CFA Symphony Hall Concert Honors Marathon Victims
Berlioz Requiem, art exhibition celebrate healing in tragedy’s wake
When Ann Howard Jones decided to take on Hector Berlioz’s Requiem—the French Romantic composer’s Grande Messe des morts, Op. 5—for tonight’s annual Boston University spring concert at Symphony Hall, she knew she would have to rein in a monumental, rarely performed composition—rarely performed because the score calls for 700 voices and brass choirs positioned at the four corners of the concert hall. The 90-minute piece, which takes its text from the Latin Requiem Mass, will be performed by the BU Symphony Orchestra and Symphonic Chorus in honor of the victims and first responders of last year’s Boston Marathon bombings just a week before to the tragedy’s first anniversary.
Jones, a College of Fine Arts professor of music and director of choral activities, will lead 150 voices, 2 off-stage brass choirs, and other quirky instrumentation in the inventive, often thunderous Requiem. With sections ranging from a booming tympani ensemble to mournful a cappella to haunting, mantra-like two-note repetitions, the piece is a fitting commemoration of an event that claimed three lives, seriously injured scores of others, and united a city in grief and healing. One of the three killed was BU graduate student Lu Lingzi (GRS’13).
A Parisian contemporary and friend of Franz Liszt, Victor Hugo, Frederic Chopin, Alexandre Dumas père, and George Sand, Berlioz (1834-1869) was an influential music critic as well as a composer. Among his other best known works are the opera Benvenuto Cellini and the narrative Symphonie Fantastique. The Berlioz Requiem is “scary because it’s such a huge piece,” says Jones. “It has lots of big singing, lots of high notes. It’s inventive, it’s curious, it’s different than anything anyone here has ever done before. It’s more than just a quirky piece. The genius in the orchestration is just remarkable.” In orchestra rehearsals for the performance, conductor David Hoose, a CFA professor of music and director of orchestral activities, asked the musicians if anyone had ever played it; none had. “It’s just not a piece that comes around often,” Jones says.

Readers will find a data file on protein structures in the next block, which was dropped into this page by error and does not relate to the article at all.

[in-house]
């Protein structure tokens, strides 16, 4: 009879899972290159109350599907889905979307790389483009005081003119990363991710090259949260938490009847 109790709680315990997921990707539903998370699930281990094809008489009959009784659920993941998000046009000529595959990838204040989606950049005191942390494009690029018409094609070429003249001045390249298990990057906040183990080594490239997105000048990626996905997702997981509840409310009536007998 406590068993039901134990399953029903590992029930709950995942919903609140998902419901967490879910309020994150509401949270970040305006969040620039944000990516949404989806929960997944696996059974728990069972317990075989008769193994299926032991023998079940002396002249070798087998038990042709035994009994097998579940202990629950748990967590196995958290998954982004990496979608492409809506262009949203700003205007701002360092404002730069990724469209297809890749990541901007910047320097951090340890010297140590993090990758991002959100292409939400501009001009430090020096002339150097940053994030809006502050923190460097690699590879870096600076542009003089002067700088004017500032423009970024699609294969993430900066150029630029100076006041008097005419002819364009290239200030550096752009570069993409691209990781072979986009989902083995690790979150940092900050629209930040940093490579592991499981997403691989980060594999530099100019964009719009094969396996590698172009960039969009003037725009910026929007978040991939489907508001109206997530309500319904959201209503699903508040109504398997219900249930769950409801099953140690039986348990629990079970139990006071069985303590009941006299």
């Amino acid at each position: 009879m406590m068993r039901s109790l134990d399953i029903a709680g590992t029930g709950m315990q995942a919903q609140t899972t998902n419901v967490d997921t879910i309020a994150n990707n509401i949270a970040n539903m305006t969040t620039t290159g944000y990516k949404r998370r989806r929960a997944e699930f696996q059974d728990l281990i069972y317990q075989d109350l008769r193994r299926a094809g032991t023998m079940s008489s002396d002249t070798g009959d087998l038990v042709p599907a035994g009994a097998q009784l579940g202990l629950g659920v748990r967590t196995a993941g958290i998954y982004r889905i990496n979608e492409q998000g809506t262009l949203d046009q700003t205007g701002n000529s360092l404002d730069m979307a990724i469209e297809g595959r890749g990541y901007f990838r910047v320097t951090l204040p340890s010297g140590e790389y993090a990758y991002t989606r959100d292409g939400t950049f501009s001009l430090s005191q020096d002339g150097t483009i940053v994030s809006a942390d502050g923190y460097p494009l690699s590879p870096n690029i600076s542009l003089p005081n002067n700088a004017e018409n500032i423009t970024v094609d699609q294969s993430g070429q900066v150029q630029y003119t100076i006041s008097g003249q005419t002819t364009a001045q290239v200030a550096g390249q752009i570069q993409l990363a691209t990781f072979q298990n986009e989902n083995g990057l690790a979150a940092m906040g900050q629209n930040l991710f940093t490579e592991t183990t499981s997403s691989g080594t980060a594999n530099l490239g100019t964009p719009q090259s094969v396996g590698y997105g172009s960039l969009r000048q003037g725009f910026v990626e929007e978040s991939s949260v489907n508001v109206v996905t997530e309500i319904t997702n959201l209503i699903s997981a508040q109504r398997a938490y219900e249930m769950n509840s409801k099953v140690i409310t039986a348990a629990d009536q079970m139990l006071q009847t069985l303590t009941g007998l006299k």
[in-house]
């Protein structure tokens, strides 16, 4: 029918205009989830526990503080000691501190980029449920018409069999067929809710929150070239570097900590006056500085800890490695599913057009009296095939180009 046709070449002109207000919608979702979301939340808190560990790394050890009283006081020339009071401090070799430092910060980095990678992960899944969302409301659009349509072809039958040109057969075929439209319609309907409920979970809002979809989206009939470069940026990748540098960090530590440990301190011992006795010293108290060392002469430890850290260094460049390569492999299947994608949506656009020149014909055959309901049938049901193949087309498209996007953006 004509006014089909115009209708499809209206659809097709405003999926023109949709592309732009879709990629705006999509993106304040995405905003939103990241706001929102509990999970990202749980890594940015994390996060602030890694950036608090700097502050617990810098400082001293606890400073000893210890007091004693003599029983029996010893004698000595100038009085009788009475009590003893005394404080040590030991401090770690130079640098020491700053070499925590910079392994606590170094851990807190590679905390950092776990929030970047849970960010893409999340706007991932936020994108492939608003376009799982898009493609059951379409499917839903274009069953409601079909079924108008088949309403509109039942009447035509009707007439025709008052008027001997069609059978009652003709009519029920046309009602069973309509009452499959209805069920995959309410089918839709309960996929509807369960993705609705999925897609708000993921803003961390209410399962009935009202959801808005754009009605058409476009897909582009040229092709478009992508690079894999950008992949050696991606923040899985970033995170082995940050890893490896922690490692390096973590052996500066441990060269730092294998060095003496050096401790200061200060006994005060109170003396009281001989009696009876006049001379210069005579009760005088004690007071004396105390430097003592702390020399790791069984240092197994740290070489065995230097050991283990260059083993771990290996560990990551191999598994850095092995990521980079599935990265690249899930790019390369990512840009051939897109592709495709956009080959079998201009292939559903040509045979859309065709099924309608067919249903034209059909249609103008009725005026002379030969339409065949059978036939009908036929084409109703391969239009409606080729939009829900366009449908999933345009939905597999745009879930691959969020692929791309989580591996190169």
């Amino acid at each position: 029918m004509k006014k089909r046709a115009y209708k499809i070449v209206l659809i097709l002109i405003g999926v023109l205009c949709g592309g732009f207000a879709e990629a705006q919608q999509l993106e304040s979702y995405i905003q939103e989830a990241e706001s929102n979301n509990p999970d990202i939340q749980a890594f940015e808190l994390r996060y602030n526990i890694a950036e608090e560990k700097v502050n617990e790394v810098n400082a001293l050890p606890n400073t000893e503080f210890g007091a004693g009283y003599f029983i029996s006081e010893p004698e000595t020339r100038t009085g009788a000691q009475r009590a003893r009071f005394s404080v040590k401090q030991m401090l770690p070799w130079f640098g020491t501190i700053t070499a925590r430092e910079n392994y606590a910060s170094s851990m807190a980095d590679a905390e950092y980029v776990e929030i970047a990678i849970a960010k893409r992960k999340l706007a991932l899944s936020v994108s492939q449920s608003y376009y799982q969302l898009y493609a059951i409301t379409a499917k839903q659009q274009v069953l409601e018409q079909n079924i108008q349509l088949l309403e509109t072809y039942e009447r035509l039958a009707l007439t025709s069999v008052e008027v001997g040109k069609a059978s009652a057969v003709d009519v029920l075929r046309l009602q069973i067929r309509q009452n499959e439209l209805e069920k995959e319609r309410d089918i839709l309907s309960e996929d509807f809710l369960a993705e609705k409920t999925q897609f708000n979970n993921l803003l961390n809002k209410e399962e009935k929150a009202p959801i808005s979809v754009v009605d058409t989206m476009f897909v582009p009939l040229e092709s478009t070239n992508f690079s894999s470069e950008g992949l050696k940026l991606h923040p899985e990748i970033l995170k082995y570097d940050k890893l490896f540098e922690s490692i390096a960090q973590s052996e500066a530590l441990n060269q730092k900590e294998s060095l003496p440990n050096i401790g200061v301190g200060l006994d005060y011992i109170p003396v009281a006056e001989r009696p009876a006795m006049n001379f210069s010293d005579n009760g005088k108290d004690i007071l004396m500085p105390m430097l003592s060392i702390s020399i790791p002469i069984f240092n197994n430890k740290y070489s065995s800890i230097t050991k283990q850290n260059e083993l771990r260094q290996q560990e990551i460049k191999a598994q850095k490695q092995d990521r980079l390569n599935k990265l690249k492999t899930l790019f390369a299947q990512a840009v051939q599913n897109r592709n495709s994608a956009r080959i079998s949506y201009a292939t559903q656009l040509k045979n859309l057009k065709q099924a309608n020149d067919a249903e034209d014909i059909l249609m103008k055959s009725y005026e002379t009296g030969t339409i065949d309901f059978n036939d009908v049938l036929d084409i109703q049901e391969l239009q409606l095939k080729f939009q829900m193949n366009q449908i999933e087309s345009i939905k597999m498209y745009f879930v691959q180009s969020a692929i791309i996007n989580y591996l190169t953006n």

The Requiem features soloist Christopher Hutchinson, a versatile tenor well known to BU audiences. A student at CFA’s Opera Institute, Hutchinson (CFA’14) sang the role of Arcadio in the recent CFA production of the opera Florencia en el Amazonas and has performed with the Opera Theatre of Saint Louis, Chautauqua Opera, Arizona Opera, Opéra Louisiane, the Berks Opera Workshop, and Southern Arizona Opera Company, among others. During the annual CFA Fringe Festival in 2013, he performed the role of Davey Palmer in Jonathan Dove’s Siren Song and sang in the CFA operas Owen Wingrave by Benjamin Britten and Mozart’s La clemenza di Tito.
The CFA Symphony Hall concert is an annual spring event, but this year it will be accompanied by a Healing Boston Arts Reception, honoring the University’s numerous ties to last year’s Marathon bombings and its efforts to heal the city through art. The reception will feature an exhibition curated by visual arts major Taylor Mortell (CFA’14)—titled Still Running: An Art Marathon for Boston, based on an organization of the same name she founded last April. The exhibition showcases works on paper created by professional and amateur artists in a series of community art-making events held over the past year at venues around campus, among them CFA’s 808 Gallery and the Commonwealth Gallery. Boston Police Chief William Gross will speak at the reception.
The BU Symphony Orchestra and Symphonic Chorus are dedicating tonight’s concert in memory of Lu Lingzi. The graduate student in statistics had studied piano at CFA prior to her death.
“Music was part of her identity,” says Benjamin Juárez, dean of CFA, “just as Lingzi was part of ours.”
The Boston University Symphony Orchestra and Symphonic Chorus concert, presented by the CFA School of Music, is tonight, Monday, April 7, at 8 p.m., at Symphony Hall, 301 Massachusetts Ave., Boston. Seating is general admission. Tickets are $25; student rush tickets are $10, available at the door today from 10 a.m. to 6 p.m. Members of the BU community can receive one free ticket at the door on the day of the performance. Purchase tickets here or call 617-266-1200. The Healing Boston Arts Reception is at 6 p.m.+ Comments